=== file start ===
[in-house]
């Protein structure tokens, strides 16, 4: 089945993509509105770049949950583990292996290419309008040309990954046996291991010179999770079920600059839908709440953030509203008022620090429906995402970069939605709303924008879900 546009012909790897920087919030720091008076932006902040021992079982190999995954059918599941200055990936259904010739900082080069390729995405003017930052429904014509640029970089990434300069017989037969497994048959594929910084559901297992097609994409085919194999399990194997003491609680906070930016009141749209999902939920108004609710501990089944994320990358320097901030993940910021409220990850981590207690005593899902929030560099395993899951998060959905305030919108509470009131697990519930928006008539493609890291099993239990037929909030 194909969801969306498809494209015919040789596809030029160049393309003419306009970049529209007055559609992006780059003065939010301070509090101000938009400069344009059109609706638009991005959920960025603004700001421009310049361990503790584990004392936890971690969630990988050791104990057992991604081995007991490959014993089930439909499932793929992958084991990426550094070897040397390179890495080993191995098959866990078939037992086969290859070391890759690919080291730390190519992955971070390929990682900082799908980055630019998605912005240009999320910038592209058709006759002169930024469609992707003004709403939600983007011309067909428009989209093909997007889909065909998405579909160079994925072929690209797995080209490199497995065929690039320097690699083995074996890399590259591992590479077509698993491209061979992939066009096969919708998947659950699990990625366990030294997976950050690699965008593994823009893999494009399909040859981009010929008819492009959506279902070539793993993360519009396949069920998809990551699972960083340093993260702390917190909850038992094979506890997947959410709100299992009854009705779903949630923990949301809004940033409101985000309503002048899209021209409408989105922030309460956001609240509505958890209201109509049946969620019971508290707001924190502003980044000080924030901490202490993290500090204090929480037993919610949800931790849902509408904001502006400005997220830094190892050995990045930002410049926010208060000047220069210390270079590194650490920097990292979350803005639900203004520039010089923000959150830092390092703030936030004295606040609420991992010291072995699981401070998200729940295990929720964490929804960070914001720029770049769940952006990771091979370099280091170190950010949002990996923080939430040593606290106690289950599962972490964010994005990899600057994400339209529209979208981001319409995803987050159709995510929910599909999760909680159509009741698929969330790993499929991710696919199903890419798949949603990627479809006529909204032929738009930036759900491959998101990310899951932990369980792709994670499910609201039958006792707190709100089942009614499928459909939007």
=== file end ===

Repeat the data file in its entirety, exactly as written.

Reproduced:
[in-house]
């Protein structure tokens, strides 16, 4: 089945993509509105770049949950583990292996290419309008040309990954046996291991010179999770079920600059839908709440953030509203008022620090429906995402970069939605709303924008879900 546009012909790897920087919030720091008076932006902040021992079982190999995954059918599941200055990936259904010739900082080069390729995405003017930052429904014509640029970089990434300069017989037969497994048959594929910084559901297992097609994409085919194999399990194997003491609680906070930016009141749209999902939920108004609710501990089944994320990358320097901030993940910021409220990850981590207690005593899902929030560099395993899951998060959905305030919108509470009131697990519930928006008539493609890291099993239990037929909030 194909969801969306498809494209015919040789596809030029160049393309003419306009970049529209007055559609992006780059003065939010301070509090101000938009400069344009059109609706638009991005959920960025603004700001421009310049361990503790584990004392936890971690969630990988050791104990057992991604081995007991490959014993089930439909499932793929992958084991990426550094070897040397390179890495080993191995098959866990078939037992086969290859070391890759690919080291730390190519992955971070390929990682900082799908980055630019998605912005240009999320910038592209058709006759002169930024469609992707003004709403939600983007011309067909428009989209093909997007889909065909998405579909160079994925072929690209797995080209490199497995065929690039320097690699083995074996890399590259591992590479077509698993491209061979992939066009096969919708998947659950699990990625366990030294997976950050690699965008593994823009893999494009399909040859981009010929008819492009959506279902070539793993993360519009396949069920998809990551699972960083340093993260702390917190909850038992094979506890997947959410709100299992009854009705779903949630923990949301809004940033409101985000309503002048899209021209409408989105922030309460956001609240509505958890209201109509049946969620019971508290707001924190502003980044000080924030901490202490993290500090204090929480037993919610949800931790849902509408904001502006400005997220830094190892050995990045930002410049926010208060000047220069210390270079590194650490920097990292979350803005639900203004520039010089923000959150830092390092703030936030004295606040609420991992010291072995699981401070998200729940295990929720964490929804960070914001720029770049769940952006990771091979370099280091170190950010949002990996923080939430040593606290106690289950599962972490964010994005990899600057994400339209529209979208981001319409995803987050159709995510929910599909999760909680159509009741698929969330790993499929991710696919199903890419798949949603990627479809006529909204032929738009930036759900491959998101990310899951932990369980792709994670499910609201039958006792707190709100089942009614499928459909939007």